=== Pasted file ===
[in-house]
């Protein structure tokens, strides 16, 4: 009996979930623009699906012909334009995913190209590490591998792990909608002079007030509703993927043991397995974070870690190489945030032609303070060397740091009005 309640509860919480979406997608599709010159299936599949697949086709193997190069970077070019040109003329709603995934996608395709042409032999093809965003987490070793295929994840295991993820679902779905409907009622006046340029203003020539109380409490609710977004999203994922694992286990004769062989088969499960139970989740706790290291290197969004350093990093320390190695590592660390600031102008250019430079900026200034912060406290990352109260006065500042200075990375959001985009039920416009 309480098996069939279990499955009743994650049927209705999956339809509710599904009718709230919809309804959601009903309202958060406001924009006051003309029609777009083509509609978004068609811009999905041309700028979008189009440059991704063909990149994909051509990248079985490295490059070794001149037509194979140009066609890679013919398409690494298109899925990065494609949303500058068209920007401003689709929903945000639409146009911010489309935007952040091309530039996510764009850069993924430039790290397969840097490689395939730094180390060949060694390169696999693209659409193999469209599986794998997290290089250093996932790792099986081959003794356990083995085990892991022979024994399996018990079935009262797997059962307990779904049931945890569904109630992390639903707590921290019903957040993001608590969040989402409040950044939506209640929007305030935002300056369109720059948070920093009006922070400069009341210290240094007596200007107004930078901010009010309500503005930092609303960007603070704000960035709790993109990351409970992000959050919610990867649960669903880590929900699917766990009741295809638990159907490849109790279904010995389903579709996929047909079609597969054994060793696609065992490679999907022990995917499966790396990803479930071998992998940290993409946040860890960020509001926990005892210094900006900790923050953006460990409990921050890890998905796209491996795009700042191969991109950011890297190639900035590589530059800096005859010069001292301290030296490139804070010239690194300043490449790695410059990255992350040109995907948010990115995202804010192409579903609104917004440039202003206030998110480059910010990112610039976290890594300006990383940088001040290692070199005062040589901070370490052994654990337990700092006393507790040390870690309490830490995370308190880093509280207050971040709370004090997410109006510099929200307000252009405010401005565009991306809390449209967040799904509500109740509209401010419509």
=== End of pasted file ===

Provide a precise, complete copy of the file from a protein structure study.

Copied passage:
[in-house]
């Protein structure tokens, strides 16, 4: 009996979930623009699906012909334009995913190209590490591998792990909608002079007030509703993927043991397995974070870690190489945030032609303070060397740091009005 309640509860919480979406997608599709010159299936599949697949086709193997190069970077070019040109003329709603995934996608395709042409032999093809965003987490070793295929994840295991993820679902779905409907009622006046340029203003020539109380409490609710977004999203994922694992286990004769062989088969499960139970989740706790290291290197969004350093990093320390190695590592660390600031102008250019430079900026200034912060406290990352109260006065500042200075990375959001985009039920416009 309480098996069939279990499955009743994650049927209705999956339809509710599904009718709230919809309804959601009903309202958060406001924009006051003309029609777009083509509609978004068609811009999905041309700028979008189009440059991704063909990149994909051509990248079985490295490059070794001149037509194979140009066609890679013919398409690494298109899925990065494609949303500058068209920007401003689709929903945000639409146009911010489309935007952040091309530039996510764009850069993924430039790290397969840097490689395939730094180390060949060694390169696999693209659409193999469209599986794998997290290089250093996932790792099986081959003794356990083995085990892991022979024994399996018990079935009262797997059962307990779904049931945890569904109630992390639903707590921290019903957040993001608590969040989402409040950044939506209640929007305030935002300056369109720059948070920093009006922070400069009341210290240094007596200007107004930078901010009010309500503005930092609303960007603070704000960035709790993109990351409970992000959050919610990867649960669903880590929900699917766990009741295809638990159907490849109790279904010995389903579709996929047909079609597969054994060793696609065992490679999907022990995917499966790396990803479930071998992998940290993409946040860890960020509001926990005892210094900006900790923050953006460990409990921050890890998905796209491996795009700042191969991109950011890297190639900035590589530059800096005859010069001292301290030296490139804070010239690194300043490449790695410059990255992350040109995907948010990115995202804010192409579903609104917004440039202003206030998110480059910010990112610039976290890594300006990383940088001040290692070199005062040589901070370490052994654990337990700092006393507790040390870690309490830490995370308190880093509280207050971040709370004090997410109006510099929200307000252009405010401005565009991306809390449209967040799904509500109740509209401010419509």